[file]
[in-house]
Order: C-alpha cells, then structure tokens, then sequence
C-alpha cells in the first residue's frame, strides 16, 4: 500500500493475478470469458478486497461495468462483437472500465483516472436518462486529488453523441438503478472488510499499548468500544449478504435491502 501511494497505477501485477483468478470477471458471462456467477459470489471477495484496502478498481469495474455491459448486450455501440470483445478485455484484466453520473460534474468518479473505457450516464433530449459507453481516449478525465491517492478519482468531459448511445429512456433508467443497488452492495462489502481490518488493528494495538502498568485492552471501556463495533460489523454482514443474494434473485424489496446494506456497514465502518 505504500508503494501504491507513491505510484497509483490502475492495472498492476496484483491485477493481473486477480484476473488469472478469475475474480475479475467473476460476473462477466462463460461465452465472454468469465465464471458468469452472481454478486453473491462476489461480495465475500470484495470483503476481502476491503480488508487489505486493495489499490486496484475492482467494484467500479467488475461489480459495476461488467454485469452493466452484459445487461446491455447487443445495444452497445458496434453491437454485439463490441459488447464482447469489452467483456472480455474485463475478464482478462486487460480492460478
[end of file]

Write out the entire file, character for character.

[in-house]
Order: C-alpha cells, then structure tokens, then sequence
C-alpha cells in the first residue's frame, strides 16, 4: 500500500493475478470469458478486497461495468462483437472500465483516472436518462486529488453523441438503478472488510499499548468500544449478504435491502 501511494497505477501485477483468478470477471458471462456467477459470489471477495484496502478498481469495474455491459448486450455501440470483445478485455484484466453520473460534474468518479473505457450516464433530449459507453481516449478525465491517492478519482468531459448511445429512456433508467443497488452492495462489502481490518488493528494495538502498568485492552471501556463495533460489523454482514443474494434473485424489496446494506456497514465502518 505504500508503494501504491507513491505510484497509483490502475492495472498492476496484483491485477493481473486477480484476473488469472478469475475474480475479475467473476460476473462477466462463460461465452465472454468469465465464471458468469452472481454478486453473491462476489461480495465475500470484495470483503476481502476491503480488508487489505486493495489499490486496484475492482467494484467500479467488475461489480459495476461488467454485469452493466452484459445487461446491455447487443445495444452497445458496434453491437454485439463490441459488447464482447469489452467483456472480455474485463475478464482478462486487460480492460478